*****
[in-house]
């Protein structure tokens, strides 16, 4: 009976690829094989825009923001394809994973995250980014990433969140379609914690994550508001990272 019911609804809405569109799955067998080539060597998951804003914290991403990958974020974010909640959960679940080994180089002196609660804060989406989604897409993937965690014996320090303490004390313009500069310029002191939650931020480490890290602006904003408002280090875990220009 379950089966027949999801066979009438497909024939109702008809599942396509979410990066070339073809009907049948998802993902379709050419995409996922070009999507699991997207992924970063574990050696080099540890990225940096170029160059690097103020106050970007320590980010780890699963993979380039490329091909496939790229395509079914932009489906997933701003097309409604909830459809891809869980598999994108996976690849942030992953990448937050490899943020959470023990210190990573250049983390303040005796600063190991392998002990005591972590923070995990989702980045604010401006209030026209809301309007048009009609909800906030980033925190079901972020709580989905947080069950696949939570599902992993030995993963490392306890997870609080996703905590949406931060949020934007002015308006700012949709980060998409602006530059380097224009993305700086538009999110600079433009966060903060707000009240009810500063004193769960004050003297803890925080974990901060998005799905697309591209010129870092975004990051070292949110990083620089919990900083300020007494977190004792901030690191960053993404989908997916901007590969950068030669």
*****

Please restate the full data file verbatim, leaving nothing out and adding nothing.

[in-house]
């Protein structure tokens, strides 16, 4: 009976690829094989825009923001394809994973995250980014990433969140379609914690994550508001990272 019911609804809405569109799955067998080539060597998951804003914290991403990958974020974010909640959960679940080994180089002196609660804060989406989604897409993937965690014996320090303490004390313009500069310029002191939650931020480490890290602006904003408002280090875990220009 379950089966027949999801066979009438497909024939109702008809599942396509979410990066070339073809009907049948998802993902379709050419995409996922070009999507699991997207992924970063574990050696080099540890990225940096170029160059690097103020106050970007320590980010780890699963993979380039490329091909496939790229395509079914932009489906997933701003097309409604909830459809891809869980598999994108996976690849942030992953990448937050490899943020959470023990210190990573250049983390303040005796600063190991392998002990005591972590923070995990989702980045604010401006209030026209809301309007048009009609909800906030980033925190079901972020709580989905947080069950696949939570599902992993030995993963490392306890997870609080996703905590949406931060949020934007002015308006700012949709980060998409602006530059380097224009993305700086538009999110600079433009966060903060707000009240009810500063004193769960004050003297803890925080974990901060998005799905697309591209010129870092975004990051070292949110990083620089919990900083300020007494977190004792901030690191960053993404989908997916901007590969950068030669």